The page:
In the error-checking mode of operation, the multiplexer 312 is set to receive signals 318 from the error control logic 316. These signals, which specify the entry in the RAM to be checked, are applied to the RAM 304 and produce RAM entry 104. The RAM entry 104 is checked for errors in error check circuit 322. If an error is detected, one or more entries in the CAM are deleted (purge) via signal line 324 (optionally, the corresponding RAM entry is also deleted) and the processor is signaled to update the TLB entries (both RAM and CAM entries). Since the architecture allows TLB entries to be removed, all of the TLB entries are deleted in one embodiment. In a further embodiment, only the erroneous entry is deleted. If no error is found, a new RAM address 318 is generated and the next RAM entry is checked for errors. This process continues unless the TLB is needed for virtual address translation, in which case the first (normal) mode of operation is resumed.
In this manner, the TLB entries are checked before they are used, and fatal processing errors are avoided.
In a further embodiment of the invention, the TLB has an ability to select specific RAM entries for debug and test purposes. This functionality may be added by including an additional multiplexer 320 that selects between the RAM address 318 for error checking or a debug RAM address 326.
The normal error checking response (which would indicate a fatal error, if an error were found) is disabled during the error discovery process, since the error is not fatal unless the RAM entry is actually used. At decision block 422, a check is made to determine if an error has been detected. If not, as indicated by the negative branch from decision block 422, a new RAM address to be checked is generated at block 424 and flow continues to block 404. The new RAM address to be checked may be generated, for example, by incrementing a counter to cycle through RAM entries. If an error is detected, as indicated by the positive branch from decision block 422, one or more of the TLB entries are purged at block 426 and at block 428 a signal is sent to the operating system to reinstall the entries in the TLB.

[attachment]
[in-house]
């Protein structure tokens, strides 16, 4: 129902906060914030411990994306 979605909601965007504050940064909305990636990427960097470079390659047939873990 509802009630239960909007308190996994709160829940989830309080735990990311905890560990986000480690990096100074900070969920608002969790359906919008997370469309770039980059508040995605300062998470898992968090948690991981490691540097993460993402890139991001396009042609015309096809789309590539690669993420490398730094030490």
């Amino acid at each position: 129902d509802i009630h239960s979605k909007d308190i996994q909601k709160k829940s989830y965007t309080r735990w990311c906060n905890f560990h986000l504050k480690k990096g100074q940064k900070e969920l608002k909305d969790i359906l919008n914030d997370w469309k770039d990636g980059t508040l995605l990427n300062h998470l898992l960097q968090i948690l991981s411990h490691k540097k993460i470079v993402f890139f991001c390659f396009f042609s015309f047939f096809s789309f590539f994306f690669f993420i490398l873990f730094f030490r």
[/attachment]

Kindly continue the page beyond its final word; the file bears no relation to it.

While the invention has been described in conjunction with specific embodiments, it is evident that many alternatives, modifications, permutations and variations will become apparent to those of ordinary skill in the art in light of the foregoing description. Accordingly, it is intended that the present invention embrace all such alternatives, modifications and variations as fall within the scope of the appended claims.
|Cited Patent||Filing date||Publication date||Applicant||Title|
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|US20030028746 *||Feb 8, 2002||Feb 6, 2003||Paul Durrant||Multiple address translations|
|US20050114607 *||Nov 26, 2003||May 26, 2005||Cohen Ernest S.||Lazy flushing of translation lookaside buffers|
|US20060026380 *||Nov 12, 2004||Feb 2, 2006||Fujitsu Limited||Apparatus and method for controlling address conversion buffer|
|U.S. Classification||714/53, 711/207|
|Cooperative Classification||G06F11/1064, G06F12/1027|
|European Classification||G06F11/10M6, G06F12/10L|
|Jan 17, 2007||AS||Assignment|
Owner name: HEWLETT-PACKARD DEVELOPMENT COMPANY, L.P., TEXAS
Free format text: ASSIGNMENT OF ASSIGNORS INTEREST;ASSIGNORS:SAFFORD, KEVIN D.;PETSINGER, JEREMY;REEL/FRAME:018770/0520
Effective date: 20070103
|Mar 8, 2011||CC||Certificate of correction|
|Mar 21, 2014||REMI||Maintenance fee reminder mailed|
|Aug 10, 2014||LAPS||Lapse for failure to pay maintenance fees|
|Sep 30, 2014||FP||Expired due to failure to pay maintenance fee|
Effective date: 20140810